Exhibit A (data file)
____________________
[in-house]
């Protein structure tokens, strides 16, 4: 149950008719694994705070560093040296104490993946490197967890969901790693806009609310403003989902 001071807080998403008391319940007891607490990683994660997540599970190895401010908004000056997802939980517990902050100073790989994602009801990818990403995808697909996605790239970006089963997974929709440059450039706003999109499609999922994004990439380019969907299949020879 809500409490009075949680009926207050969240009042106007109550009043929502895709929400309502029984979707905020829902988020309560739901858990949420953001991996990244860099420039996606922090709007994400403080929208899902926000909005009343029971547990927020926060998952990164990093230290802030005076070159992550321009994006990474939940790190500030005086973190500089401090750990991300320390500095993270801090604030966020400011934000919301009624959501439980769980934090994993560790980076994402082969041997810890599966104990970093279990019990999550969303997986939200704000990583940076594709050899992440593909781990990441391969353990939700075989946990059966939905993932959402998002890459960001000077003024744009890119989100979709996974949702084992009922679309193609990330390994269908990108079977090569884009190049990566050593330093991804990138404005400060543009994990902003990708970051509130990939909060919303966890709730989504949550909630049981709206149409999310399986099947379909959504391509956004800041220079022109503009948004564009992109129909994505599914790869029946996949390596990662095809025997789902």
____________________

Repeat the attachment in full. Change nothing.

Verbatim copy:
[in-house]
């Protein structure tokens, strides 16, 4: 149950008719694994705070560093040296104490993946490197967890969901790693806009609310403003989902 001071807080998403008391319940007891607490990683994660997540599970190895401010908004000056997802939980517990902050100073790989994602009801990818990403995808697909996605790239970006089963997974929709440059450039706003999109499609999922994004990439380019969907299949020879 809500409490009075949680009926207050969240009042106007109550009043929502895709929400309502029984979707905020829902988020309560739901858990949420953001991996990244860099420039996606922090709007994400403080929208899902926000909005009343029971547990927020926060998952990164990093230290802030005076070159992550321009994006990474939940790190500030005086973190500089401090750990991300320390500095993270801090604030966020400011934000919301009624959501439980769980934090994993560790980076994402082969041997810890599966104990970093279990019990999550969303997986939200704000990583940076594709050899992440593909781990990441391969353990939700075989946990059966939905993932959402998002890459960001000077003024744009890119989100979709996974949702084992009922679309193609990330390994269908990108079977090569884009190049990566050593330093991804990138404005400060543009994990902003990708970051509130990939909060919303966890709730989504949550909630049981709206149409999310399986099947379909959504391509956004800041220079022109503009948004564009992109129909994505599914790869029946996949390596990662095809025997789902």